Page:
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Building an Accessibility Library

Give UX designers the tools to build products everyone can use.

Stephanie Hagadorn
March 2021

Helping people get jobs is a core tenet of Indeed’s ethos — it’s baked into all we do. In the past, we focused on getting all the jobs and optimizing the site for more hires. We’ve always put the job seeker first, and we’re committed to making our products accessible to everyone who’s looking for work. That’s especially true for people with disabilities, who experience joblessness at higher rates than the general population, according to the US Department of Labor.

Over the past year, accessibility has become one of Indeed’s top priorities, a massive undertaking. We now require teams to meet Web Content Accessibility Guidelines 2.1 (WCAG 2.1) AA conformance, and go beyond those guidelines to improve the accessibility of the site. This new focus means reexamining our practices throughout the product life cycle, not only to help remediate accessibility problems but to help create genuinely inclusive experiences from the beginning.

This is the story of one tool we created that helped us speed up those changes: an accessibility library. Read on for the details and a link to the Figma file itself.

Making accessibility a feature, not a fix

As many companies do when beginning usability projects, Indeed started looking at the problem by conducting a site-wide audit. While we uncovered a lot of issues, we found that many of them were simple contrast violations or other visual and interaction bugs introduced by designers. It was easy to fix many of these issues, but we realized that we needed to widen the knowledge set of our designers to help them avoid making the same mistakes in the future. Over time, the cost to remediate these small bugs can increase exponentially. The price of addressing violations after release can be up to 30 times more than if they’re discovered while still in the design phase, according to a report from IBM.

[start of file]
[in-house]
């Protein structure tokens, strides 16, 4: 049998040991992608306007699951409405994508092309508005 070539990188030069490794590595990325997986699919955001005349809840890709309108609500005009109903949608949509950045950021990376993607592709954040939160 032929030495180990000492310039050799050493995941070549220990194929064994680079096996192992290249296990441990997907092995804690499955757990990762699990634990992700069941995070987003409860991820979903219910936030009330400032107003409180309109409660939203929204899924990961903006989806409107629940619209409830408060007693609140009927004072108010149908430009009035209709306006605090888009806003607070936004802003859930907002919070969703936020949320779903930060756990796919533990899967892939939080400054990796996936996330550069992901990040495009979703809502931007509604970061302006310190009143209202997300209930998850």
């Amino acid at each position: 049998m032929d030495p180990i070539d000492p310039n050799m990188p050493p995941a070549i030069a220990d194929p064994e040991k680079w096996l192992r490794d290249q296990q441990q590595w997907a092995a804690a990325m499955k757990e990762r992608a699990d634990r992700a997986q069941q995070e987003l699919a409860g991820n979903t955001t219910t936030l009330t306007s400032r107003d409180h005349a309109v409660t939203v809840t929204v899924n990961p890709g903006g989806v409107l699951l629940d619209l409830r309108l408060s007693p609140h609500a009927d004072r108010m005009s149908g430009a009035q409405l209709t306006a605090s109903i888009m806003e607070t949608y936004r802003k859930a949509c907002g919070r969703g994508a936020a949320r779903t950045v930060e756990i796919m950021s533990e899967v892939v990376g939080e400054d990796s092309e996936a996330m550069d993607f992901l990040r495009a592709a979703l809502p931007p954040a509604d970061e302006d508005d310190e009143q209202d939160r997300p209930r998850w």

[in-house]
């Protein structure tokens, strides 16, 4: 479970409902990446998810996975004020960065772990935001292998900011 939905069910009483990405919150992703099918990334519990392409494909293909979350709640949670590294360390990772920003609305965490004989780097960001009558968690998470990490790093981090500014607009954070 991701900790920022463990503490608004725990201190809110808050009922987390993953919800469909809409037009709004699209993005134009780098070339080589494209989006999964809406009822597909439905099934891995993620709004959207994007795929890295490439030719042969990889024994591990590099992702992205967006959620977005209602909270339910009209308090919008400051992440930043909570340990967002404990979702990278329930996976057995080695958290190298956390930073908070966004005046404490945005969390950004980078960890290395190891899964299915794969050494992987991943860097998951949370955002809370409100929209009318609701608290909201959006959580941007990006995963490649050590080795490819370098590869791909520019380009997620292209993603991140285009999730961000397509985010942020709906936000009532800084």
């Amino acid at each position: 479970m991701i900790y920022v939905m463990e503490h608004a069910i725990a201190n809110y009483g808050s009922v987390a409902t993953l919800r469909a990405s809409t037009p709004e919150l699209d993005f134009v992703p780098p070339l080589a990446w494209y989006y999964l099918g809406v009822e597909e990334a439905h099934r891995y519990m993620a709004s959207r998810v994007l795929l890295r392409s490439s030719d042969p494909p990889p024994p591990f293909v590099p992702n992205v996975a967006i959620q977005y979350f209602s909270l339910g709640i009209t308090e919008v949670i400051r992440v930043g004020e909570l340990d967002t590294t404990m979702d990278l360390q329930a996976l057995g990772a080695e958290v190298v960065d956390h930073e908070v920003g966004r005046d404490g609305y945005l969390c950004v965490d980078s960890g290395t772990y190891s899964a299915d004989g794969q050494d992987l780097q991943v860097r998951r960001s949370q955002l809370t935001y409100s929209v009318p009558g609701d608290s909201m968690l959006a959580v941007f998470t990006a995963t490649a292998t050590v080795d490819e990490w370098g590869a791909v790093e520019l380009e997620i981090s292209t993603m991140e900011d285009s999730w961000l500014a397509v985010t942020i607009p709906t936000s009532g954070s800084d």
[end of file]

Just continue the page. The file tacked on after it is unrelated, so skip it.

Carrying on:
So we drafted our own guidelines, translating some of the often cryptic or verbose WCAG wording into easier-to-understand checklists for designers and developers. The guidelines and training sessions helped increase awareness of accessibility. However, we started hearing feedback from designers that while the new guidance was helpful, it didn’t offer a clear way of applying accessibility concepts to their work. They knew what to do, but not how to do it.

Product designs marked up using the accessibility library’s standardized callouts for CSS and HTML elements.

Turning a reference into a useful tool

It’s said that a favorite expression of designer and writer Buckminster Fuller was, “If you want to teach people a new way of thinking, don’t bother trying to teach them. Instead, give them a tool, the use of which will lead to new ways of thinking.” By providing designers with accessibility tools, we’re helping them apply their knowledge and develop a greater understanding of accessibility.